The DWM Mighty 200 – Doctor Who Magazine’s rating of all the Doctor Who stories as voted by the fans – has played a key role in my Doctor Who reviews.
As I go through each story, I compare what I think about them to how Doctor Who fandom as a group rates them in relation to the other stories in the series.
More often than note, I find myself disagreeing with what they have to say, with stories such as the Gunfighters, The Underwater Menace and The Monster of Peladon being criminally overlooked, while the likes of Logopolis, Warrior’s Gate and the Curse of Peladon are massively overrated.
Well now we come to the big one; the number one rated story in the DWM Mighty 200 – The Caves of Androzani.
I’m not going to insult your intelligence by asking whether or not I’ll like the story, because of course I do. As I see it, if you don’t like a story of the undoubted quality of Peter Davison’s final adventure as the Doctor, then you’re watching the wrong show.
And yet I must admit, as a child I didn’t get the fuss. It’s not that I disliked it, but for a boy of around…oh…10-14 years old, it flew over my head a bit.
I’ll explain why and also determine whether I agree with the DWM Mighty 200 assessment as the review progresses.
Doctor Who – The Caves of Androzani Review: What’s This One About
Robert Holmes was given a brief; Kill the Doctor.
And that’s what he does, in a story devoid of any “monsters” to speak of (unless you’re talking about the character of the main players involved) and about greed, revenge and the Doctor’s determination to save the life of a girl he’s only just met (if you ignore the Big Finish stuff).
Thoughts – The Most Adult Doctor Who Story of All Time
Now I said above that I didn’t get the fuss about Androzani when I was a child, but then I doubt I’d have enjoyed I, Claudius at that age either.
The Caves of Androzani didn’t seem like it was written with a youngster like me in mind, and I’ve got no problem with that.
It’s a story where The Doctor doesn’t try to save the world or overthrow a corrupt regime, but one where simply by being there, he sets off a chain of events that results in the death of the President of Androzani Major, the overthrowing of a tyrannical business owner who ruled oppressively over its population and the end of a brutal war over the stockpiling of a drug that the people of that civilisation believed was worth dying for.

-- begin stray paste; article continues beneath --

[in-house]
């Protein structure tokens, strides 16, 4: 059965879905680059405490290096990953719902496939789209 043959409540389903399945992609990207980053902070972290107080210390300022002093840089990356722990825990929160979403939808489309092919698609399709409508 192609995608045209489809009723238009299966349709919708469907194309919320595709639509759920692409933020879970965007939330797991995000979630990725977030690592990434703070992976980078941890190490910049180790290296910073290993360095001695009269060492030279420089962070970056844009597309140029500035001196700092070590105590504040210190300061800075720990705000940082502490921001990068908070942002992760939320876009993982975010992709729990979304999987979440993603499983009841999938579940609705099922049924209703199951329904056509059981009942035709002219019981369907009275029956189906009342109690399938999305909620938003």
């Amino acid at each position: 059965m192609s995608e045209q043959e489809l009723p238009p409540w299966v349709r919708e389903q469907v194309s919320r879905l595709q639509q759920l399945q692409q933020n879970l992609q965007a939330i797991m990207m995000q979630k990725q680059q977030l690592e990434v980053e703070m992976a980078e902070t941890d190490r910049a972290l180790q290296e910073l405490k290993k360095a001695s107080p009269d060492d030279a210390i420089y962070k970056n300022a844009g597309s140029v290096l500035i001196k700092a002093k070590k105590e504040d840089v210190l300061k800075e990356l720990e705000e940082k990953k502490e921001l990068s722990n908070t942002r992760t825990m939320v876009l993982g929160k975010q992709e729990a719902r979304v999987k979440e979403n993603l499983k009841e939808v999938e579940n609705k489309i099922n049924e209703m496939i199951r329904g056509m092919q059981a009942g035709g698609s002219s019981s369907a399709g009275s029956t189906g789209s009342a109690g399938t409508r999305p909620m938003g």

That all this can happen without the Doctor doing anything so much as appearing as a captive on a video screen is genius.
As far as the Doctor and Peri are concerned, the key moment happens less than five minutes in. When Peri falls into the Spectrox Nest and the Doctor brushes it off her legs, that really is it for them; the die is cast and nothing they do between now and the end of the story can prevent the regeneration.
Throughout the rest of The Caves of Androzani we’re treated to a story of relationships, and how each of the characters react to one another. There’s Jek & Morgus, Stotz & Jek, Jek & Peri, Morgus & Stotz, Morgus & The President, Morgus & Timmin, Stotz & Krelper and finally Jek & Chellak.
Other than Peri, every single one of those characters is – in their own way – a nasty, selfish piece of work.
And what is so good about the writing of Caves of Androzani is that every single one of these relationships, deep and intricate though they are, comes to a head in Episode 4.
The story builds up until it reaches boiling point – which incidentally works wonderfully with the idea of the mud burst being set to blow up at the same time – and it kicks of big time with around 15 minutes to go. At the same time as all of this is going on, the Doctor – fighting against death – is simply trying his best to find a way to cure Peri.
I could go on for a long time about how wonderful the depth of the storytelling and characterisation is here, but I think you get the picture.
And I say it’s undoubtedly the most adult story there is. It’s bleak, the characters have no real right to be in a show considered suitable for family entertainment and there are no scary monsters in funny costumes (but for the minor cameo of that Cave monster, which is the one element the story could do without) to scare the kids.
The most gritty scene of the lot – and possibly in Doctor Who history – has to be the one in episode 2 where Stotz forces Krelper into eating what Krelper believes is a deadly pill. I mean, for crying out loud he even shouts at him “Come on you slut, bite!”. This is what Doctor Who should always be like!